Tuesday, January 23, 2007

Writing with a Partner

I used to think I could never write with a partner. You see, I have this thing about control. So how did I end up as one half of Steven Graham? By accident.

Over the last four years, Steve Harris (aka my spouse) has become an increasingly larger part of my writing process. He’s a great plotting partner. At first I’d go to him when I needed a sounding board for working through a plot problem or writing believable Macho Strut (you know what I mean—those testosterone-loaded passages where two men face off and talk tough). It just kept evolving from there. Now we plot all of my books together. We’ve done some of our best plotting in the car, driving up to the lake for a weekend. He drives, I prop a notebook on my lap, and we have a great time bouncing ideas back and forth. Sometimes we have such a great time that we miss our turning and get lost.

The Sebastian St. Cyr series is still very much mine, although Steve contributes a lot. But as we worked on THE ARCHANGEL PROJECT, it rapidly reached the point that it was no longer just my book, it was ours. We didn’t simply plot the book together, we plotted most individual scenes. Some scenes—especially chases and fights—are so much Steve that my role was virtually that of a stenographer. But more importantly, Steve is the expert, he’s the one who says, This is how they’d do it. Or, just as importantly, No, it wouldn’t happen that way. After all, we’re writing a spy novel, and this guy spent over 20 years in the spy business, running agents and coordinating black ops and—well, you get the idea.

I am still the one doing the actually writing. I think that’s important, because it gives the book a consistent voice and flow that I find a lot of collaborations lack (although I’ve heard of successful collaborations that are structured in many different ways). If Steve were a different kind of person, it probably wouldn’t work—I do still have that thing about control. But since he is Steve, I’m having more fun writing now than I’ve ever had. It’s wonderful to have someone who lives and breathes my book with me. With a partner, writing is no longer such a lonely business.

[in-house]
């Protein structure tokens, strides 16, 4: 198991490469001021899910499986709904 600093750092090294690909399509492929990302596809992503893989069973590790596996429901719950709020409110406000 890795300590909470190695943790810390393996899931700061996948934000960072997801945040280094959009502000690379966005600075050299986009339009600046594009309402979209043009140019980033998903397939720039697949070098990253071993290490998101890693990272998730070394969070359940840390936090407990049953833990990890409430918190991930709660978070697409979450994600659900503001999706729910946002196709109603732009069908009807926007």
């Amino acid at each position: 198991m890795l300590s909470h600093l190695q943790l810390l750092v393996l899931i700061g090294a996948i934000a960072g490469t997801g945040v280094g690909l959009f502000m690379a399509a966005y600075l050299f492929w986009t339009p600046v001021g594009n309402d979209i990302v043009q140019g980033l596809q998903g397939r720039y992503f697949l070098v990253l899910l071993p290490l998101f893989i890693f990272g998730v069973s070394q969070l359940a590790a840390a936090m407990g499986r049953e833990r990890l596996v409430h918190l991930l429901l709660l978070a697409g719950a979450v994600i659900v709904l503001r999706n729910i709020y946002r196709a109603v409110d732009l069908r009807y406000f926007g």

liz fenwick said...

Lucky you- the perfect solution to the lonely role of the writer!

Sidney said...

It's good to have an in-house expert.

I've done some collaborations on short stories. That to me works easiest because each person can write a draft then the piece can be polished to hide the seams.

Wayne Sallee and I tried writing a novel together once but it kind of fizzled.

cs harris said...

I suspect collaborations require at least one easy-going person. I'm not that person! And yes, it's wonderful to have an in-house expert. It has saved me from so many embarrassing mistakes--the sneaky little things I don't realize I'm getting wrong.

Charles Gramlich said...

I collaborated once on a non-fiction piece with someone and we wrote alternating chapters, and it didn't work well initially because it turned out that our styles were so dissimilar. I ended up having to rewrite the other author's sections to make it consistent throughout. It was a huge amount of work.

Trish Morey said...

Clever you, marrying the research:-))

Not exactly, but you know what I mean, a good move anyway. I responded to one of your posts on writing groups a couple of days back when you talked about your old Adelaide days. Now those were the days:-)) I'm loving your CS Hsrris books, just as much as I loved your previous romance titles - a great writer is a great writer and I'm looking forward to your collaboration work/s with Steve.

BTW, did you know your book, When Gods Die, was blogged at eharlequin recently? I may be late informing you, but here's the ref...


And if you're after a weather update, Adelaide had a max of 27C today, 30C expected tomorrow and clear. A fine view of comet McNaught expected once again.

And yes, we miss you Downunder...


nolasteve said...

Let me get in my two cents here. As the other part of Steven Graham, the joint writing process is to me, a real joy. Long ago, I learned that an awful lot can get done if you don’t worry about the credit. That said, if you look at any of Candy’s previous works, and look at what will be the THE ARCHANGEL PROJECT, you will see the same beautiful writing style and voice. I would never try to match her skill at crafting words into stories. What ever it is that we are doing in developing these books works well, and there doesn’t seem to be any ego problem. Perhaps it is that we both love the stories and the characters and are excited about the books. I have worked in a collaboration before and it never produced the quality of product that our work has achieved.

We don’t always have the same vision of where the story is going, but again without an ego issue, we talk it through to find what is the best solution.

cs harris said...

Hey, Trish! 27 degrees would feel really, really nice right now. I'm freezing at 44 Fahrenheit, which I think is something like 5 or 6. And I've almost forgotten what a night sky full of stars--and the stray comet--looks like.